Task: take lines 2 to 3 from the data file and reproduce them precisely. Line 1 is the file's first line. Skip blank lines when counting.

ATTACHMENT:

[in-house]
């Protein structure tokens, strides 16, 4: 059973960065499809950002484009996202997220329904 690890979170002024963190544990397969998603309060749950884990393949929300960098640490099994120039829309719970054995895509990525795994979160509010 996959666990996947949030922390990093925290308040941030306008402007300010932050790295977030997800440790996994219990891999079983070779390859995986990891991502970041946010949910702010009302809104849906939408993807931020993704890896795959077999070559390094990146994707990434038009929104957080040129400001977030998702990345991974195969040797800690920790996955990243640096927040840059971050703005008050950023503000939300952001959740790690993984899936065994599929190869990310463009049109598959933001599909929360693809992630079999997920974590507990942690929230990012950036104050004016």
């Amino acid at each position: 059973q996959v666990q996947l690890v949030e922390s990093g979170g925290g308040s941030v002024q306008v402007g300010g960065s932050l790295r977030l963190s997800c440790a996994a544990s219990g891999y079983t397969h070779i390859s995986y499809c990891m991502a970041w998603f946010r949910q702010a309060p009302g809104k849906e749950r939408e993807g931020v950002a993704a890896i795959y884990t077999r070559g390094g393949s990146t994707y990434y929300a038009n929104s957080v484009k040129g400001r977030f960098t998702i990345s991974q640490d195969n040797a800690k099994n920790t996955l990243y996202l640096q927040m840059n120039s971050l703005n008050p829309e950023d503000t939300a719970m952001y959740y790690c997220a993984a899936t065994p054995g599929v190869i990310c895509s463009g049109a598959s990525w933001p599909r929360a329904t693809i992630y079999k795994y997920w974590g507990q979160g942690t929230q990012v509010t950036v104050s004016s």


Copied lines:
């Protein structure tokens, strides 16, 4: 059973960065499809950002484009996202997220329904 690890979170002024963190544990397969998603309060749950884990393949929300960098640490099994120039829309719970054995895509990525795994979160509010 996959666990996947949030922390990093925290308040941030306008402007300010932050790295977030997800440790996994219990891999079983070779390859995986990891991502970041946010949910702010009302809104849906939408993807931020993704890896795959077999070559390094990146994707990434038009929104957080040129400001977030998702990345991974195969040797800690920790996955990243640096927040840059971050703005008050950023503000939300952001959740790690993984899936065994599929190869990310463009049109598959933001599909929360693809992630079999997920974590507990942690929230990012950036104050004016």
């Amino acid at each position: 059973q996959v666990q996947l690890v949030e922390s990093g979170g925290g308040s941030v002024q306008v402007g300010g960065s932050l790295r977030l963190s997800c440790a996994a544990s219990g891999y079983t397969h070779i390859s995986y499809c990891m991502a970041w998603f946010r949910q702010a309060p009302g809104k849906e749950r939408e993807g931020v950002a993704a890896i795959y884990t077999r070559g390094g393949s990146t994707y990434y929300a038009n929104s957080v484009k040129g400001r977030f960098t998702i990345s991974q640490d195969n040797a800690k099994n920790t996955l990243y996202l640096q927040m840059n120039s971050l703005n008050p829309e950023d503000t939300a719970m952001y959740y790690c997220a993984a899936t065994p054995g599929v190869i990310c895509s463009g049109a598959s990525w933001p599909r929360a329904t693809i992630y079999k795994y997920w974590g507990q979160g942690t929230q990012v509010t950036v104050s004016s």